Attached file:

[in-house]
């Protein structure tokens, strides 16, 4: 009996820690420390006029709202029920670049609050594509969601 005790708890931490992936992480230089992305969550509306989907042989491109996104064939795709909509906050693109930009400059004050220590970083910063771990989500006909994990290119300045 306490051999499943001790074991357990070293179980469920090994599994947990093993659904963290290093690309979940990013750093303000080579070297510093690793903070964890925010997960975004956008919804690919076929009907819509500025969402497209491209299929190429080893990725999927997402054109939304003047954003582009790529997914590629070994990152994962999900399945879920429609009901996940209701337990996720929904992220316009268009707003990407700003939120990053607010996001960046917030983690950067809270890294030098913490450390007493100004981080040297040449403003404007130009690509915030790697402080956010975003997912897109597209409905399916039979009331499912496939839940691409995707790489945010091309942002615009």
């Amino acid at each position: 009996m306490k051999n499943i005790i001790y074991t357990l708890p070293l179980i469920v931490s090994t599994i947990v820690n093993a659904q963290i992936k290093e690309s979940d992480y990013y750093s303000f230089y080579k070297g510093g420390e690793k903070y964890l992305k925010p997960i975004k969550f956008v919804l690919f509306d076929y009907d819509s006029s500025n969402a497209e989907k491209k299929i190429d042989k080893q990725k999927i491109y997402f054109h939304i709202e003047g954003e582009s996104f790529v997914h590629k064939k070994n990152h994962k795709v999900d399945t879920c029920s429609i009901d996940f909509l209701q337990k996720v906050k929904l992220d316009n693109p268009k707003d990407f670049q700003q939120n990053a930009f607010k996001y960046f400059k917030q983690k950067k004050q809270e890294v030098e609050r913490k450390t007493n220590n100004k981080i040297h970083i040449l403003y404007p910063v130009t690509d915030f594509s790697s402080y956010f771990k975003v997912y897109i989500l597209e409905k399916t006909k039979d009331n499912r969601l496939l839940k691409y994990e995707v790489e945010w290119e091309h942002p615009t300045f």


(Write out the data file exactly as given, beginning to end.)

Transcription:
[in-house]
């Protein structure tokens, strides 16, 4: 009996820690420390006029709202029920670049609050594509969601 005790708890931490992936992480230089992305969550509306989907042989491109996104064939795709909509906050693109930009400059004050220590970083910063771990989500006909994990290119300045 306490051999499943001790074991357990070293179980469920090994599994947990093993659904963290290093690309979940990013750093303000080579070297510093690793903070964890925010997960975004956008919804690919076929009907819509500025969402497209491209299929190429080893990725999927997402054109939304003047954003582009790529997914590629070994990152994962999900399945879920429609009901996940209701337990996720929904992220316009268009707003990407700003939120990053607010996001960046917030983690950067809270890294030098913490450390007493100004981080040297040449403003404007130009690509915030790697402080956010975003997912897109597209409905399916039979009331499912496939839940691409995707790489945010091309942002615009």
């Amino acid at each position: 009996m306490k051999n499943i005790i001790y074991t357990l708890p070293l179980i469920v931490s090994t599994i947990v820690n093993a659904q963290i992936k290093e690309s979940d992480y990013y750093s303000f230089y080579k070297g510093g420390e690793k903070y964890l992305k925010p997960i975004k969550f956008v919804l690919f509306d076929y009907d819509s006029s500025n969402a497209e989907k491209k299929i190429d042989k080893q990725k999927i491109y997402f054109h939304i709202e003047g954003e582009s996104f790529v997914h590629k064939k070994n990152h994962k795709v999900d399945t879920c029920s429609i009901d996940f909509l209701q337990k996720v906050k929904l992220d316009n693109p268009k707003d990407f670049q700003q939120n990053a930009f607010k996001y960046f400059k917030q983690k950067k004050q809270e890294v030098e609050r913490k450390t007493n220590n100004k981080i040297h970083i040449l403003y404007p910063v130009t690509d915030f594509s790697s402080y956010f771990k975003v997912y897109i989500l597209e409905k399916t006909k039979d009331n499912r969601l496939l839940k691409y994990e995707v790489e945010w290119e091309h942002p615009t300045f």